I was moved and intrigued by Elmer’s letter about our gift. He was amazed by the book’s pictures and was thrilled to have this “lesson in history.” He signed off as “a swabby Electrician’s Mate second class,” and I sensed his pride in the role he had played in defending our country and his powerful emotional connection to that important time.

With his note, Elmer enclosed a recent article written about him when he and his wife moved to their retirement community. Entitled “Brookdale resident fondly remembers his days in the Navy,” the article offers a glimpse of Elmer’s WW II experience, which was very different from John McCrea’s, but important service none the less:

“I was drafted into the Navy. When we went to the induction place, they said ‘Army, Army, Navy, Marine,’ I happened to be the third one so I was in the Navy. This was in 1944.”

[Elmer] graduated from Lincoln High on May 19, and headed off to boot camp in June. He worked on a ship where they delivered ‘frog men.’ These ‘frog men’ were guys dressed in rubber suits, fins, goggles and had good swimming ability. They would set charges out for ships.

Specifically, he was an electrician on an amphibious personnel destroyer, and received his training as such up north in the Great Lakes. [Elmer] said that his most memorable Navy experience out of his two years was WWII’s ending.

“We saw that little boat come up by our ship. We were tied up to the [USS] Missouri, and the Japanese Generals and Admirals were going up the ladder on the Missouri to sign the surrender. We watched, and when it was over, they came back. That was the highlight of my life in the Navy.”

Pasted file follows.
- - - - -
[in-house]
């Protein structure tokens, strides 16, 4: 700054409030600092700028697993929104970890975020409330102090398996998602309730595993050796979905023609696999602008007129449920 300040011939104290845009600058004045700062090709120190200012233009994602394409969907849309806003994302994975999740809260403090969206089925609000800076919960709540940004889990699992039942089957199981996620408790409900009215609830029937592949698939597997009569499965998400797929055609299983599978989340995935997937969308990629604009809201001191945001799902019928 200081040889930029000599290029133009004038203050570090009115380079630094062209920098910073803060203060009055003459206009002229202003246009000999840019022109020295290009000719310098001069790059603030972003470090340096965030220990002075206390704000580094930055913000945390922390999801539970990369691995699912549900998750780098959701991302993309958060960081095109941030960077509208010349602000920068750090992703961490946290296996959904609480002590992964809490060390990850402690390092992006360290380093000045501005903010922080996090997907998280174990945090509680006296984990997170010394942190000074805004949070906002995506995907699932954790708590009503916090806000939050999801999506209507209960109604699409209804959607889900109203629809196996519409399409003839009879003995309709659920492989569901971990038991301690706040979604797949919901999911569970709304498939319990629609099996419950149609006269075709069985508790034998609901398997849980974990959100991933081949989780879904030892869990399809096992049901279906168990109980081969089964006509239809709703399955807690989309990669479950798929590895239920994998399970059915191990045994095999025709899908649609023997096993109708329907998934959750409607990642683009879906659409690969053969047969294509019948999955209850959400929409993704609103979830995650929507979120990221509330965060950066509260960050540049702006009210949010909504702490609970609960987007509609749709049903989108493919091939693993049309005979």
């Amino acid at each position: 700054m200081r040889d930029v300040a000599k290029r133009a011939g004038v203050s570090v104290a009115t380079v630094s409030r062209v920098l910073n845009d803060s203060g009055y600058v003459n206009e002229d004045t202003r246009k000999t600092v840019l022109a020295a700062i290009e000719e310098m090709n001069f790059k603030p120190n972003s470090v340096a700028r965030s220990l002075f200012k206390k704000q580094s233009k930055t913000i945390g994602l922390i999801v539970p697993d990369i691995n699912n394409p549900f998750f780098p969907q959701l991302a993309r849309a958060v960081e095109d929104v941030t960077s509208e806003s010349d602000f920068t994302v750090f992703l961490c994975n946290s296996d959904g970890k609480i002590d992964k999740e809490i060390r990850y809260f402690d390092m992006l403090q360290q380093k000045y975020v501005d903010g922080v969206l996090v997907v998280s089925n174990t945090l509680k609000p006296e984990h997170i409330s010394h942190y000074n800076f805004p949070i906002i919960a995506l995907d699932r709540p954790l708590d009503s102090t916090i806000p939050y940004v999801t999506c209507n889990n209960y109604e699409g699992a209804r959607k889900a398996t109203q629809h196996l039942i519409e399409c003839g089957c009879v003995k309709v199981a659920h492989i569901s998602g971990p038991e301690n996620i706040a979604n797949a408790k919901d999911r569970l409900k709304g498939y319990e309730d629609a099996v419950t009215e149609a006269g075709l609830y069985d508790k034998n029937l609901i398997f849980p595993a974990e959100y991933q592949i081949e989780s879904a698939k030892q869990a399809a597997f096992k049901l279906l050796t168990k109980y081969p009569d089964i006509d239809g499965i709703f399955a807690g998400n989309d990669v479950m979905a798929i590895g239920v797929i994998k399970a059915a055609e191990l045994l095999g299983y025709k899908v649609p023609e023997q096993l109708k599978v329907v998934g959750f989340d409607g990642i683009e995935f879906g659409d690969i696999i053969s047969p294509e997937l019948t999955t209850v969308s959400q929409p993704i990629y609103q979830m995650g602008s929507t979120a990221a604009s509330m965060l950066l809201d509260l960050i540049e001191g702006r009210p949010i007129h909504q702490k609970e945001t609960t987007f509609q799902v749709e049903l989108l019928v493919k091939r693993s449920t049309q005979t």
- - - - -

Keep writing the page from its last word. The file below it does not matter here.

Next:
The worst experience [Elmer] remembers about the Navy is a typhoon that came up while his boat was docked at Tokyo Bay. This typhoon ended up destroying two ships and killing 46 men.

I was struck by two features of Elmer’s story. First, his description supports the impression I have from photographs that the lower ranks in Navy ships were full of teenagers and very young adults. It must have been an enormous challenge for commanding officers such as John McCrea to mold these youngsters into an effective fighting team and to maintain their morale when many had never been away from home before. Second, was the randomness that shaped wartime experience. Many battle veterans have spoken of the randomness of death–how some died and others, right next to them, survived. Not only was the draft random, but pure chance determined that Elmer went into the navy and not the army or the marines.


Courtney Upah, “Brookdale resident fondly remembers his days in the Navy,” in “Golden Years,” Wayne Herald (Wayne, NE), December 13, 2016, p. 2.